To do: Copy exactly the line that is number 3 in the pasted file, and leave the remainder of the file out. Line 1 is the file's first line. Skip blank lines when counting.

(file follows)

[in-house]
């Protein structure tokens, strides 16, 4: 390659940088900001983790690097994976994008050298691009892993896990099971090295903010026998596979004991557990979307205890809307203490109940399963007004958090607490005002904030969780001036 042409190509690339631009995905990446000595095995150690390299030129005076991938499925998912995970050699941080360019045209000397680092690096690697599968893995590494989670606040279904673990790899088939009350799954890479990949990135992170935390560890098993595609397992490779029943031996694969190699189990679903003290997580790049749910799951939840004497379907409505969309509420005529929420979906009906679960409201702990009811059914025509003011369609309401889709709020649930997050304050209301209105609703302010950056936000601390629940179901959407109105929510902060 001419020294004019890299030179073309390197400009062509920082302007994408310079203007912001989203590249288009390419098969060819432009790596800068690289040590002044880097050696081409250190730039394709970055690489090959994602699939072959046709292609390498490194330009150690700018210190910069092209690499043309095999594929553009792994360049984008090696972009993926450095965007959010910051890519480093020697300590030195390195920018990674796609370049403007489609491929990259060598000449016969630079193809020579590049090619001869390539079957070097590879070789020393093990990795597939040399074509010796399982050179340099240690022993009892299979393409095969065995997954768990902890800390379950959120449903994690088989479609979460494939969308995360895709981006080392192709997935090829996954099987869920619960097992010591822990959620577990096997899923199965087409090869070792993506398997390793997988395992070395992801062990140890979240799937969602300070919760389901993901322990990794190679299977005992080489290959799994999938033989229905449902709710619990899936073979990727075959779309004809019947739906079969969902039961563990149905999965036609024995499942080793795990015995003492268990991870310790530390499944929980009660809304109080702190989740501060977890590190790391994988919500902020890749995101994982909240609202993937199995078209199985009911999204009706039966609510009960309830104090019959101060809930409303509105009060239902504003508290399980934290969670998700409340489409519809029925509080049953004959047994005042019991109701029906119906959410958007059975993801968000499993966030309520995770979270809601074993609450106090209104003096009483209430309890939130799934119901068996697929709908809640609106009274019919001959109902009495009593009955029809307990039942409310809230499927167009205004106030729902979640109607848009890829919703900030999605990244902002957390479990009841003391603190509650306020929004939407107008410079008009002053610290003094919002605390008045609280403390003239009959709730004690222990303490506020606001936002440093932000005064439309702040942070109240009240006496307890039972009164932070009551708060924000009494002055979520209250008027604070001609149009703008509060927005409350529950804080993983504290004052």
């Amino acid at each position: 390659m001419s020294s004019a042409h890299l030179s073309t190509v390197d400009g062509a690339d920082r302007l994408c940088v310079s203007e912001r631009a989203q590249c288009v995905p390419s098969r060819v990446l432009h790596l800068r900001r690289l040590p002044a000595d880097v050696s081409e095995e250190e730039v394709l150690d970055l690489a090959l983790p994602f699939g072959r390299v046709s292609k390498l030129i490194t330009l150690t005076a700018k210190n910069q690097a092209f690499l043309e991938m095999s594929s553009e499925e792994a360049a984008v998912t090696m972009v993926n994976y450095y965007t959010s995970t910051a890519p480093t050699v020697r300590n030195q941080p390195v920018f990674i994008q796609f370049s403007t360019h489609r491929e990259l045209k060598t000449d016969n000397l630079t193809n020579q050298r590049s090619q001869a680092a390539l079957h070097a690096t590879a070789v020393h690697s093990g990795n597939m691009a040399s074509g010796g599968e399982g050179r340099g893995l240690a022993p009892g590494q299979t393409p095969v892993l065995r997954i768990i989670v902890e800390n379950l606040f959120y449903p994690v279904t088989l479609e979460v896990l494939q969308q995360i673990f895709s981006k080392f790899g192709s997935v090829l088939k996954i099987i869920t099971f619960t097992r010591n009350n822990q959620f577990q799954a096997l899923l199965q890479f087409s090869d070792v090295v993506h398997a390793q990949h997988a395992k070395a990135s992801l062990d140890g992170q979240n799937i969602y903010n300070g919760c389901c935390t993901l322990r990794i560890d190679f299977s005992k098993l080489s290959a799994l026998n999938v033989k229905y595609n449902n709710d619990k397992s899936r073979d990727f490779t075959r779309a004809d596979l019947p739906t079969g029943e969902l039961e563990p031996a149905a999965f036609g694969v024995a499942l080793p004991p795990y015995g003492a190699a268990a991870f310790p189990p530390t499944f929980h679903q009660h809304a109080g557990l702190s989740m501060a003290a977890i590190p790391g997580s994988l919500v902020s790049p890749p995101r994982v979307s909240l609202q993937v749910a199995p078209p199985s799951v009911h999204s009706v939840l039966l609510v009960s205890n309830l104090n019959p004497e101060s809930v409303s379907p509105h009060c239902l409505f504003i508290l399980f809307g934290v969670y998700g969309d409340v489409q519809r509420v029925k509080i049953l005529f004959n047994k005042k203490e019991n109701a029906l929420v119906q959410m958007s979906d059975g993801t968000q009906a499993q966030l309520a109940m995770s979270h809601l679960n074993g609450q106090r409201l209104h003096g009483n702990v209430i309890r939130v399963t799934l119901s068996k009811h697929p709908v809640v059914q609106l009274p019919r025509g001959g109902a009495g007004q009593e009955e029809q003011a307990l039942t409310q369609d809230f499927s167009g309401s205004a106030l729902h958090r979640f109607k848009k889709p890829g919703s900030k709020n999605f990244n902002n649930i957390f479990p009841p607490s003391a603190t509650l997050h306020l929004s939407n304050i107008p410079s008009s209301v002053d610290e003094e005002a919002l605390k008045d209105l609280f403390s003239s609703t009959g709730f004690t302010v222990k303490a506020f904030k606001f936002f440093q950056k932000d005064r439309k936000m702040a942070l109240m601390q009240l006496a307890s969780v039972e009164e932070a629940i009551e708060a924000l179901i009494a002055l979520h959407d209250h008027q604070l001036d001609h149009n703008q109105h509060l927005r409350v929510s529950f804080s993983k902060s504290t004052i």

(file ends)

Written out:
């Amino acid at each position: 390659m001419s020294s004019a042409h890299l030179s073309t190509v390197d400009g062509a690339d920082r302007l994408c940088v310079s203007e912001r631009a989203q590249c288009v995905p390419s098969r060819v990446l432009h790596l800068r900001r690289l040590p002044a000595d880097v050696s081409e095995e250190e730039v394709l150690d970055l690489a090959l983790p994602f699939g072959r390299v046709s292609k390498l030129i490194t330009l150690t005076a700018k210190n910069q690097a092209f690499l043309e991938m095999s594929s553009e499925e792994a360049a984008v998912t090696m972009v993926n994976y450095y965007t959010s995970t910051a890519p480093t050699v020697r300590n030195q941080p390195v920018f990674i994008q796609f370049s403007t360019h489609r491929e990259l045209k060598t000449d016969n000397l630079t193809n020579q050298r590049s090619q001869a680092a390539l079957h070097a690096t590879a070789v020393h690697s093990g990795n597939m691009a040399s074509g010796g599968e399982g050179r340099g893995l240690a022993p009892g590494q299979t393409p095969v892993l065995r997954i768990i989670v902890e800390n379950l606040f959120y449903p994690v279904t088989l479609e979460v896990l494939q969308q995360i673990f895709s981006k080392f790899g192709s997935v090829l088939k996954i099987i869920t099971f619960t097992r010591n009350n822990q959620f577990q799954a096997l899923l199965q890479f087409s090869d070792v090295v993506h398997a390793q990949h997988a395992k070395a990135s992801l062990d140890g992170q979240n799937i969602y903010n300070g919760c389901c935390t993901l322990r990794i560890d190679f299977s005992k098993l080489s290959a799994l026998n999938v033989k229905y595609n449902n709710d619990k397992s899936r073979d990727f490779t075959r779309a004809d596979l019947p739906t079969g029943e969902l039961e563990p031996a149905a999965f036609g694969v024995a499942l080793p004991p795990y015995g003492a190699a268990a991870f310790p189990p530390t499944f929980h679903q009660h809304a109080g557990l702190s989740m501060a003290a977890i590190p790391g997580s994988l919500v902020s790049p890749p995101r994982v979307s909240l609202q993937v749910a199995p078209p199985s799951v009911h999204s009706v939840l039966l609510v009960s205890n309830l104090n019959p004497e101060s809930v409303s379907p509105h009060c239902l409505f504003i508290l399980f809307g934290v969670y998700g969309d409340v489409q519809r509420v029925k509080i049953l005529f004959n047994k005042k203490e019991n109701a029906l929420v119906q959410m958007s979906d059975g993801t968000q009906a499993q966030l309520a109940m995770s979270h809601l679960n074993g609450q106090r409201l209104h003096g009483n702990v209430i309890r939130v399963t799934l119901s068996k009811h697929p709908v809640v059914q609106l009274p019919r025509g001959g109902a009495g007004q009593e009955e029809q003011a307990l039942t409310q369609d809230f499927s167009g309401s205004a106030l729902h958090r979640f109607k848009k889709p890829g919703s900030k709020n999605f990244n902002n649930i957390f479990p009841p607490s003391a603190t509650l997050h306020l929004s939407n304050i107008p410079s008009s209301v002053d610290e003094e005002a919002l605390k008045d209105l609280f403390s003239s609703t009959g709730f004690t302010v222990k303490a506020f904030k606001f936002f440093q950056k932000d005064r439309k936000m702040a942070l109240m601390q009240l006496a307890s969780v039972e009164e932070a629940i009551e708060a924000l179901i009494a002055l979520h959407d209250h008027q604070l001036d001609h149009n703008q109105h509060l927005r409350v929510s529950f804080s993983k902060s504290t004052i």